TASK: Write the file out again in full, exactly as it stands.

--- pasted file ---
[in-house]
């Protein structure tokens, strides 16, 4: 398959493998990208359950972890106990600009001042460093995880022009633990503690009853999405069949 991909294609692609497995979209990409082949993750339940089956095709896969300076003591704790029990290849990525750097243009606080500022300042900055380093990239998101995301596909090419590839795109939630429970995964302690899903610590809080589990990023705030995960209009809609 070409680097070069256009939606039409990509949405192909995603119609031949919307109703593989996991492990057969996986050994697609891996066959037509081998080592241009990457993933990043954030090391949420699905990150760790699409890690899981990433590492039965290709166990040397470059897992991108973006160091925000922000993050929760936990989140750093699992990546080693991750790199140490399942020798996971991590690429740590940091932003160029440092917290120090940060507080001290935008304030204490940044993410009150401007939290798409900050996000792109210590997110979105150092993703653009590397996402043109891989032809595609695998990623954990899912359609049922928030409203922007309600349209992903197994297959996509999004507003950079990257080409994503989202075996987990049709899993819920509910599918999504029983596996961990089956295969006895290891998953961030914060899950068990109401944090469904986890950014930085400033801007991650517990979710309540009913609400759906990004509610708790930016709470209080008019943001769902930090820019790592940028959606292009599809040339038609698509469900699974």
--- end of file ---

[in-house]
């Protein structure tokens, strides 16, 4: 398959493998990208359950972890106990600009001042460093995880022009633990503690009853999405069949 991909294609692609497995979209990409082949993750339940089956095709896969300076003591704790029990290849990525750097243009606080500022300042900055380093990239998101995301596909090419590839795109939630429970995964302690899903610590809080589990990023705030995960209009809609 070409680097070069256009939606039409990509949405192909995603119609031949919307109703593989996991492990057969996986050994697609891996066959037509081998080592241009990457993933990043954030090391949420699905990150760790699409890690899981990433590492039965290709166990040397470059897992991108973006160091925000922000993050929760936990989140750093699992990546080693991750790199140490399942020798996971991590690429740590940091932003160029440092917290120090940060507080001290935008304030204490940044993410009150401007939290798409900050996000792109210590997110979105150092993703653009590397996402043109891989032809595609695998990623954990899912359609049922928030409203922007309600349209992903197994297959996509999004507003950079990257080409994503989202075996987990049709899993819920509910599918999504029983596996961990089956295969006895290891998953961030914060899950068990109401944090469904986890950014930085400033801007991650517990979710309540009913609400759906990004509610708790930016709470209080008019943001769902930090820019790592940028959606292009599809040339038609698509469900699974």